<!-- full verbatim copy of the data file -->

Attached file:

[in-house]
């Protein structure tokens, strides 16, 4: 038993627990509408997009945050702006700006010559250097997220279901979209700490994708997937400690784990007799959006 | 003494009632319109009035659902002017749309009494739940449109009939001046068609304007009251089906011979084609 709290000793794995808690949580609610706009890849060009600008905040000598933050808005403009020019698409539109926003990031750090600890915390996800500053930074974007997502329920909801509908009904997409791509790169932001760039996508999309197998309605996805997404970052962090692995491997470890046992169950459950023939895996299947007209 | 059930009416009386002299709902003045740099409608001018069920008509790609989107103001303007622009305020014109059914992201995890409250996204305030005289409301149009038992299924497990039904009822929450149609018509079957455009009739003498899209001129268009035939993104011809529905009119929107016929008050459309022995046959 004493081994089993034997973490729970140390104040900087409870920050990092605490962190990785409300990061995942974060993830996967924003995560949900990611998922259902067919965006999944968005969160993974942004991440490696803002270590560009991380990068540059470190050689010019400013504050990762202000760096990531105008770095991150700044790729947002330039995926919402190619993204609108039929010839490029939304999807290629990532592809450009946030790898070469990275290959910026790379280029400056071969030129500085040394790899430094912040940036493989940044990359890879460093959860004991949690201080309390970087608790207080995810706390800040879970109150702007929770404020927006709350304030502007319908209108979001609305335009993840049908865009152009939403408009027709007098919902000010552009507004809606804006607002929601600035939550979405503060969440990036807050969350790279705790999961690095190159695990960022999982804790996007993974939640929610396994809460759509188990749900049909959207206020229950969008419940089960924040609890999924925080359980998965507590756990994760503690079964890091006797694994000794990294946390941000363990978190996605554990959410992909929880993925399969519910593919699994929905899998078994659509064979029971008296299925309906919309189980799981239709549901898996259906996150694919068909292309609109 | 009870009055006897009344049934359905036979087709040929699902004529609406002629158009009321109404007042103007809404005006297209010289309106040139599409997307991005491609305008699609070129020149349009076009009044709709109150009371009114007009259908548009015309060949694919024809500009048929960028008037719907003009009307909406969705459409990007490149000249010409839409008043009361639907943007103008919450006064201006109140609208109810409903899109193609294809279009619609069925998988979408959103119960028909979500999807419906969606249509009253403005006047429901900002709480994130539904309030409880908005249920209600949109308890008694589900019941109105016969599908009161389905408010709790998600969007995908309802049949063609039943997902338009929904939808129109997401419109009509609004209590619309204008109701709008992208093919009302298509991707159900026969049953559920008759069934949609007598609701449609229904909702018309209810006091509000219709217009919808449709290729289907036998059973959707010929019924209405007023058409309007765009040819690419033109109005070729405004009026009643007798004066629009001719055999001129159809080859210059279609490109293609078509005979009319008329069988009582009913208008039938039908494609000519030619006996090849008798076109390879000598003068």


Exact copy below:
[in-house]
């Protein structure tokens, strides 16, 4: 038993627990509408997009945050702006700006010559250097997220279901979209700490994708997937400690784990007799959006 | 003494009632319109009035659902002017749309009494739940449109009939001046068609304007009251089906011979084609 709290000793794995808690949580609610706009890849060009600008905040000598933050808005403009020019698409539109926003990031750090600890915390996800500053930074974007997502329920909801509908009904997409791509790169932001760039996508999309197998309605996805997404970052962090692995491997470890046992169950459950023939895996299947007209 | 059930009416009386002299709902003045740099409608001018069920008509790609989107103001303007622009305020014109059914992201995890409250996204305030005289409301149009038992299924497990039904009822929450149609018509079957455009009739003498899209001129268009035939993104011809529905009119929107016929008050459309022995046959 004493081994089993034997973490729970140390104040900087409870920050990092605490962190990785409300990061995942974060993830996967924003995560949900990611998922259902067919965006999944968005969160993974942004991440490696803002270590560009991380990068540059470190050689010019400013504050990762202000760096990531105008770095991150700044790729947002330039995926919402190619993204609108039929010839490029939304999807290629990532592809450009946030790898070469990275290959910026790379280029400056071969030129500085040394790899430094912040940036493989940044990359890879460093959860004991949690201080309390970087608790207080995810706390800040879970109150702007929770404020927006709350304030502007319908209108979001609305335009993840049908865009152009939403408009027709007098919902000010552009507004809606804006607002929601600035939550979405503060969440990036807050969350790279705790999961690095190159695990960022999982804790996007993974939640929610396994809460759509188990749900049909959207206020229950969008419940089960924040609890999924925080359980998965507590756990994760503690079964890091006797694994000794990294946390941000363990978190996605554990959410992909929880993925399969519910593919699994929905899998078994659509064979029971008296299925309906919309189980799981239709549901898996259906996150694919068909292309609109 | 009870009055006897009344049934359905036979087709040929699902004529609406002629158009009321109404007042103007809404005006297209010289309106040139599409997307991005491609305008699609070129020149349009076009009044709709109150009371009114007009259908548009015309060949694919024809500009048929960028008037719907003009009307909406969705459409990007490149000249010409839409008043009361639907943007103008919450006064201006109140609208109810409903899109193609294809279009619609069925998988979408959103119960028909979500999807419906969606249509009253403005006047429901900002709480994130539904309030409880908005249920209600949109308890008694589900019941109105016969599908009161389905408010709790998600969007995908309802049949063609039943997902338009929904939808129109997401419109009509609004209590619309204008109701709008992208093919009302298509991707159900026969049953559920008759069934949609007598609701449609229904909702018309209810006091509000219709217009919808449709290729289907036998059973959707010929019924209405007023058409309007765009040819690419033109109005070729405004009026009643007798004066629009001719055999001129159809080859210059279609490109293609078509005979009319008329069988009582009913208008039938039908494609000519030619006996090849008798076109390879000598003068």